Traumatic brain injury occurs when a person sustains a bump, blow or jolt to the head that disrupts how the brain normally functions. TBIs, which can range from mild to severe, are a leading cause of death and disability in the United States. The first and leading causes of TBI are falls and motor vehicle crashes, accounting for 52% and 20% of all cases, respectively. According to the CDC, approximately 2.87 million TBI-related hospitalizations, emergency room visits and deaths occurred in Pennsylvania and throughout the United States in 2014. The condition contributed to about 56,000 deaths, 2,529 of which were among children.

The majority of TBIs that occur in the US fall into the “mild” category. The medical field also refers to mild TBIs as concussions. However, many people sustain moderate to severe TBIs, which can cause debilitating symptoms. For those with moderate TBIs, the symptoms may last for a few weeks to a few months. Those with severe TBIs, however, may develop life-long symptoms that forever alter their way of life.

Traumatic brain injury can alter a person’s physical, emotional and sleep health. Short term symptoms may include nausea and vomiting, dizziness, headache and blurred vision. Long-term symptoms can include sensitivity to noise and light, tinnitus, irritability, sleep problems, lethargy, anxiety and depression. Some symptoms may appear right away, while others can take weeks to months to develop.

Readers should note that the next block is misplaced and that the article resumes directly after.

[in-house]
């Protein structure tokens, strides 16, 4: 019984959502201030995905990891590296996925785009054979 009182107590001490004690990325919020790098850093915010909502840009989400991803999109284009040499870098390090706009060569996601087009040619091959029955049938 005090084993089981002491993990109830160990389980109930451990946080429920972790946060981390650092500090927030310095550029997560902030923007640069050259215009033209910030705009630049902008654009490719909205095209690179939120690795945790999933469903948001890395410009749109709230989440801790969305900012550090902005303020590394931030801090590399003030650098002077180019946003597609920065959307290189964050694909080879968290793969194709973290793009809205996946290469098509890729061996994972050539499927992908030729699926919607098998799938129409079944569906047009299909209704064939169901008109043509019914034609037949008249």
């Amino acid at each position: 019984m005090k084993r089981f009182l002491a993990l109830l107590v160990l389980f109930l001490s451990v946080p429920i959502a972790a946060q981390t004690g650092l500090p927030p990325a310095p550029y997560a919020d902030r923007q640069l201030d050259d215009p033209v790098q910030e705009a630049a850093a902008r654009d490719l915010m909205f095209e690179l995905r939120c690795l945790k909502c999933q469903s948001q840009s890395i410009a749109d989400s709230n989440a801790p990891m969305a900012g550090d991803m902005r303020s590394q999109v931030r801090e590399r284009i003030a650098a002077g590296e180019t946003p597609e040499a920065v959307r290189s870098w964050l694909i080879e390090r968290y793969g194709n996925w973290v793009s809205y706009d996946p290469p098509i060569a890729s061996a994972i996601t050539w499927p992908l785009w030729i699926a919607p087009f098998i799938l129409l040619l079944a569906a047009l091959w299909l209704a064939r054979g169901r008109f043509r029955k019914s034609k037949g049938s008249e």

Both the short- and long-term symptoms of TBI can make it difficult for the sufferer to perform everyday tasks, including work. Though a person with a TBI is not visibly disabled, the fact of the matter is, he or she lives with a disability, and a costly one. According to BrainandSpinalCord.org, the estimated cost of traumatic brain injury in the US is right around $48.3 billion, $31.7 billion of which goes towards hospitalization costs. Another $16.6 billion goes toward TBI-related deaths. Approximately $9 billion to $10 billion goes toward rehabilitation and acute care of TBI patients each year.

These estimates do not account for the indirect costs of a brain injury. Those include lost costs associated with decreased productivity, lost earnings and lost work time.

On an individual level, TBIs are costly. Though costs vary from individual to individual, BrainandSpinalCord.org estimates that the average cost of care for a TBI over a lifetime is between $600,000 and $1,875,000.